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ENC Farmers Losing Crops To Drought

Jared Brumbaugh

The U.S. Drought Monitor of North Carolina released their statewide assessment on Thursday classifying eleven counties in Eastern North Carolina, including Carteret, Craven, Duplin, Jones, Onslow, and Pamlico, in moderate drought. Farmers across the region are citing abnormally dry and hot conditions for failing summer crops. The drought comes at a time when many growers are still trying to recover from Hurricane Florence ten months ago. 

"Every farmer has been affected somehow or another,” said Don Nicholson, a regional agronomist with the N.C. Department of Agriculture. “We need rain. We don't need deluges, we don't need hurricanes right now “We need just an inch a week would be a blessing to a lot of farmers.”

The drought conditions have hit one of North Carolina’s cash crops hard this season. A lack of rainfall and hot temperatures have caused corn to stop growing in some areas of Eastern North Carolina. 

Credit N.C. Department of Agriculture

"Ninety-six degrees is kind of the magic number you're looking for. If it's over 96 degrees and that crop is tasseling, which means it's flowering, the pollen has a hard time living so if it can't pollinate, it can't make corn," said Nicholson. 

  The long, hot summer days are also causing sunburn on vegetable crops, which makes them less marketable at grocery stores or roadside stands. If drought conditions continue through August, farmers may lose more drought-tolerant row crops, like tobacco, cotton, soybean, and peanuts.

"We just try to water enough to keep it alive because we prefer rain. Rain does a whole lot better than irrigation,” said Clayton Garner Jr., the president of Garner Farms Inc., a family owned 300-acre farm in Newport.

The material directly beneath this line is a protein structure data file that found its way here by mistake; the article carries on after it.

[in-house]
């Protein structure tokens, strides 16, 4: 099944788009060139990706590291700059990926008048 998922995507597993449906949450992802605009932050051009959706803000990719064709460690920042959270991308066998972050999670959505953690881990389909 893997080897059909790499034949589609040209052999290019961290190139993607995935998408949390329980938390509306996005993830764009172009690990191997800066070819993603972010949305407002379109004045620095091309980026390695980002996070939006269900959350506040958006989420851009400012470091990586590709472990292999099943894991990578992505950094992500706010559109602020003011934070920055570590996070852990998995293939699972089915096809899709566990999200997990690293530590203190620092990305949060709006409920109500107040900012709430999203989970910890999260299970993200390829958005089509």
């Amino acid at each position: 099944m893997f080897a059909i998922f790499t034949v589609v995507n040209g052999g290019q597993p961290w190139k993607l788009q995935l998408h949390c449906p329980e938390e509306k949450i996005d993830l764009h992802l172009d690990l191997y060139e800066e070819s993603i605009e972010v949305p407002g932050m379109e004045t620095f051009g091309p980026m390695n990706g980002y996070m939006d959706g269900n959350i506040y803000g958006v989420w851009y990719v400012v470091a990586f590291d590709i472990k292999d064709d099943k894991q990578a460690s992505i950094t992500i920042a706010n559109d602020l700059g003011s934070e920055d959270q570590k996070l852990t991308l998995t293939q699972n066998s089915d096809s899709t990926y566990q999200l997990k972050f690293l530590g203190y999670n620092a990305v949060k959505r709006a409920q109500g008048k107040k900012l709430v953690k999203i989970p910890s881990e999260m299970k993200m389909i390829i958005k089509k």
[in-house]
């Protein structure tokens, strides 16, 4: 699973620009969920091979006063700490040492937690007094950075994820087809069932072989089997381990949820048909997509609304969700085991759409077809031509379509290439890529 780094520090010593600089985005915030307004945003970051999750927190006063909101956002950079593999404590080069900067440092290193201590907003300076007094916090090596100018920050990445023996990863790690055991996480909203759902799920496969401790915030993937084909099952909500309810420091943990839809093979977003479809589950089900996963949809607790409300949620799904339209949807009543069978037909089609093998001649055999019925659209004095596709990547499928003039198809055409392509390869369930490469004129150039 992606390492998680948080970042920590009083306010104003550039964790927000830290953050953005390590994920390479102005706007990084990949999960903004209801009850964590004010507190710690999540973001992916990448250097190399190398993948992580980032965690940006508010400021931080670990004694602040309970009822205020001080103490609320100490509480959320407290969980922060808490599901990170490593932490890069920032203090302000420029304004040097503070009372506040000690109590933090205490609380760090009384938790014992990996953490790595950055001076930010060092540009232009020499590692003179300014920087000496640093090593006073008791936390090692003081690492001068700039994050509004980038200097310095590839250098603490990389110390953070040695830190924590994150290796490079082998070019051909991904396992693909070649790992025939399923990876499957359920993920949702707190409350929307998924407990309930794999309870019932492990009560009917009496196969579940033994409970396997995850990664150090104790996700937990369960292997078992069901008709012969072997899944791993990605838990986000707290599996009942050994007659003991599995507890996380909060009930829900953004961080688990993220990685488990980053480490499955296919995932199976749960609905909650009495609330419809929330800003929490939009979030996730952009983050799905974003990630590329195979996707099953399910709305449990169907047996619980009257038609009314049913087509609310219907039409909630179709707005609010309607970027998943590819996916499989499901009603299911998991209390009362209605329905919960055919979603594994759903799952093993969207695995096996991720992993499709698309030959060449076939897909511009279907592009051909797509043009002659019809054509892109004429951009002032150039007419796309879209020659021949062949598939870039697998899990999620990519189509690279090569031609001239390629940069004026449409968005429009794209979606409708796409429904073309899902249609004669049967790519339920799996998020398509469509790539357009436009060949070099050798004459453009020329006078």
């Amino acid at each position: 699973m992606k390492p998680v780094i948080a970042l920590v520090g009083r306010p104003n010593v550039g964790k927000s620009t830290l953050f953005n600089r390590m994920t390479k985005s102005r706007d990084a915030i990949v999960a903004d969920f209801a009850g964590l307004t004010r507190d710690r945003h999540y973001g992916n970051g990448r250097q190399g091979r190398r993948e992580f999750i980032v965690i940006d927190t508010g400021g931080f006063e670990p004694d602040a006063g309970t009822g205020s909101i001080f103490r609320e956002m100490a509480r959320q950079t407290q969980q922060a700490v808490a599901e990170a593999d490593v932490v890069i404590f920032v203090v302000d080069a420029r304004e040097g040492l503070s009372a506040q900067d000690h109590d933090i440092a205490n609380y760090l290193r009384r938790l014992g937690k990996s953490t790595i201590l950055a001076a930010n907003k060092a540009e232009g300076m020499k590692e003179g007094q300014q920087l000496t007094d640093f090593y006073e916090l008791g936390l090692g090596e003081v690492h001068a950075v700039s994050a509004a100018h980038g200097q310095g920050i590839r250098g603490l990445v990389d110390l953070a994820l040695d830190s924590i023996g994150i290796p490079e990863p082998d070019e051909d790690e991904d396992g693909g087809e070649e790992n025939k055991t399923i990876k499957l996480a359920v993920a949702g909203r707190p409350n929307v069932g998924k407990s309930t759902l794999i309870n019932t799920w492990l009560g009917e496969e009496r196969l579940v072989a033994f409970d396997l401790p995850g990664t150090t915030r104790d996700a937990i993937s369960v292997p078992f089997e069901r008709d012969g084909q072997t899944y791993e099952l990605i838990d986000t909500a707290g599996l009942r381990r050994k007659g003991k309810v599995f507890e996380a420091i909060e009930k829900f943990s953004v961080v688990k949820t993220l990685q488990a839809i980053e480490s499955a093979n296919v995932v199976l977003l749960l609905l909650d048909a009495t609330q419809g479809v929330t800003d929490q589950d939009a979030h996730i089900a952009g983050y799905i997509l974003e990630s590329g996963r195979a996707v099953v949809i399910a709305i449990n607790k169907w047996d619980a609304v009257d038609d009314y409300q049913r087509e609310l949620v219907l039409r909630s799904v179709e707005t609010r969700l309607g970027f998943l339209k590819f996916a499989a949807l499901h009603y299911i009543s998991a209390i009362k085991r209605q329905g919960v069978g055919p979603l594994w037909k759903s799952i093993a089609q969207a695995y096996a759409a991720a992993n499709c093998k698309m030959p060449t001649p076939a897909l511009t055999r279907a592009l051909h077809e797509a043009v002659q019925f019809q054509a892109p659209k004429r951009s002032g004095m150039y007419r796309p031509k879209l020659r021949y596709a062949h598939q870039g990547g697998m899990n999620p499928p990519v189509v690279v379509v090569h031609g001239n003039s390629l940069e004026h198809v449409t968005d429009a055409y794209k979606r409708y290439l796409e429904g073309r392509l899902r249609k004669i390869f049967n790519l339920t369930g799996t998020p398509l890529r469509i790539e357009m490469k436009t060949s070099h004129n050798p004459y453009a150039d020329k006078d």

This summer, Garner has resorted to using irrigation systems to water his most valuable crops; like sweet corn, green beans, cantaloupes, watermelons, and butter beans. Still, the dry and hot weather greatly reduced the yield of several of his lesser sweet corn varieties resulting in the loss of tens of thousands of dollars of upfront costs. 

Credit Jared Brumbaugh
Garner Farms in Newport, NC

"On the varieties that I don't irrigate, I'm probably at a 50% loss, at least a 50% loss on those. Some of them, I won't even make enough money to pay for my seed or the fertilizer I use," said Garner.

The dry and hot weather comes just 10 months after Hurricane Florence flooded fields and destroyed all the greenhouses at Garner Farms. It took nearly six months for the farm to reopen. Despite the setbacks, Garner hopes to recoup some of his lost income during the fall season with soybeans, pumpkins, and their corn maze.

“That type of stuff can actually help with some of the burden from last year, and some of our losses from this year,” said Garner. “But it’s just a matter of Mother Nature being on our side for the next six months.”

Over the next couple of days, the National Weather Service Office in Newport forecasts approximately 1”-2” of rainfall across the region. Last week, about an inch of rain brought some relief from the dry and hot conditions. 

Credit NWS Climate Prediction Center

“This rainfall kind of halted that worsening of conditions along the coastal plain,” said Klaus Albertin, the council chair of the N.C. Drought Management Advisory Council. “But definitely in most cases, did not remove the abnormally dry or moderate drought conditions.”

Farmers in Eastern North Carolina will likely have to tolerate the hot and dry conditions for at least a couple more months.  According to the National Weather Service's Climate Prediction Center, drought conditions are expected to continue thru Sept 30th with slightly above average temperatures forecast for the next three months. 


Jared Brumbaugh is the Assistant General Manager for Public Radio East. An Eastern North Carolina native, Jared began his professional public radio career at Public Radio East while he was a student at Craven Community College earning his degree in Electronics Engineering Technology. During his 15+ years at Public Radio East, he has served as an award-winning journalist, producer, and on-air host. When not at the station, Jared enjoys hiking, traveling, and honing his culinary skills.